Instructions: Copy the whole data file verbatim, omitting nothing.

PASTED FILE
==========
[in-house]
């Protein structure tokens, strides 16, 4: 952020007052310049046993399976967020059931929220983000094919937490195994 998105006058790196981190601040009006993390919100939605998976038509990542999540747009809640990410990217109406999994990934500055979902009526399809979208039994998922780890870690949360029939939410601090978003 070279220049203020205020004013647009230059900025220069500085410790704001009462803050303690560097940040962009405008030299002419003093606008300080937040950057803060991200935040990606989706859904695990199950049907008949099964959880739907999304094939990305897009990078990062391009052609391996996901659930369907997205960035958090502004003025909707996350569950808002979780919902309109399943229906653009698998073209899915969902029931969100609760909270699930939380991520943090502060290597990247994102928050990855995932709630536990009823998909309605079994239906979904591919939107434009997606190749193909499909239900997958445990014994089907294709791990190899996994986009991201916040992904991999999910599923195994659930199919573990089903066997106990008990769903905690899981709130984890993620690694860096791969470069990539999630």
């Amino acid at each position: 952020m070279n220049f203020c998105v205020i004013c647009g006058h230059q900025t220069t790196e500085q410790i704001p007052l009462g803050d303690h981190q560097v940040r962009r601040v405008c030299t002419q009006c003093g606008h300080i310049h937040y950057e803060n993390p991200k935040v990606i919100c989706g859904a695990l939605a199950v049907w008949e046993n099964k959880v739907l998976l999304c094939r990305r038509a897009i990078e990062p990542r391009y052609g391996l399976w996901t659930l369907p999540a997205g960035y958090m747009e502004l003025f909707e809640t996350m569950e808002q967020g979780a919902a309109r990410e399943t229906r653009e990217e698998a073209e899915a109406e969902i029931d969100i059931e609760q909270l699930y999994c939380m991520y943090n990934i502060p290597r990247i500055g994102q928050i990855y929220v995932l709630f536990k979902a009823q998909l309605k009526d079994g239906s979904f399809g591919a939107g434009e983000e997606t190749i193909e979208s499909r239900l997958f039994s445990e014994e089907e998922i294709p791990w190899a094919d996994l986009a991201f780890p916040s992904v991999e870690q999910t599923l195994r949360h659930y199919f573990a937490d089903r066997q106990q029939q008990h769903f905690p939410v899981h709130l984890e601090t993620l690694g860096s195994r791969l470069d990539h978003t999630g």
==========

[in-house]
């Protein structure tokens, strides 16, 4: 952020007052310049046993399976967020059931929220983000094919937490195994 998105006058790196981190601040009006993390919100939605998976038509990542999540747009809640990410990217109406999994990934500055979902009526399809979208039994998922780890870690949360029939939410601090978003 070279220049203020205020004013647009230059900025220069500085410790704001009462803050303690560097940040962009405008030299002419003093606008300080937040950057803060991200935040990606989706859904695990199950049907008949099964959880739907999304094939990305897009990078990062391009052609391996996901659930369907997205960035958090502004003025909707996350569950808002979780919902309109399943229906653009698998073209899915969902029931969100609760909270699930939380991520943090502060290597990247994102928050990855995932709630536990009823998909309605079994239906979904591919939107434009997606190749193909499909239900997958445990014994089907294709791990190899996994986009991201916040992904991999999910599923195994659930199919573990089903066997106990008990769903905690899981709130984890993620690694860096791969470069990539999630």
């Amino acid at each position: 952020m070279n220049f203020c998105v205020i004013c647009g006058h230059q900025t220069t790196e500085q410790i704001p007052l009462g803050d303690h981190q560097v940040r962009r601040v405008c030299t002419q009006c003093g606008h300080i310049h937040y950057e803060n993390p991200k935040v990606i919100c989706g859904a695990l939605a199950v049907w008949e046993n099964k959880v739907l998976l999304c094939r990305r038509a897009i990078e990062p990542r391009y052609g391996l399976w996901t659930l369907p999540a997205g960035y958090m747009e502004l003025f909707e809640t996350m569950e808002q967020g979780a919902a309109r990410e399943t229906r653009e990217e698998a073209e899915a109406e969902i029931d969100i059931e609760q909270l699930y999994c939380m991520y943090n990934i502060p290597r990247i500055g994102q928050i990855y929220v995932l709630f536990k979902a009823q998909l309605k009526d079994g239906s979904f399809g591919a939107g434009e983000e997606t190749i193909e979208s499909r239900l997958f039994s445990e014994e089907e998922i294709p791990w190899a094919d996994l986009a991201f780890p916040s992904v991999e870690q999910t599923l195994r949360h659930y199919f573990a937490d089903r066997q106990q029939q008990h769903f905690p939410v899981h709130l984890e601090t993620l690694g860096s195994r791969l470069d990539h978003t999630g």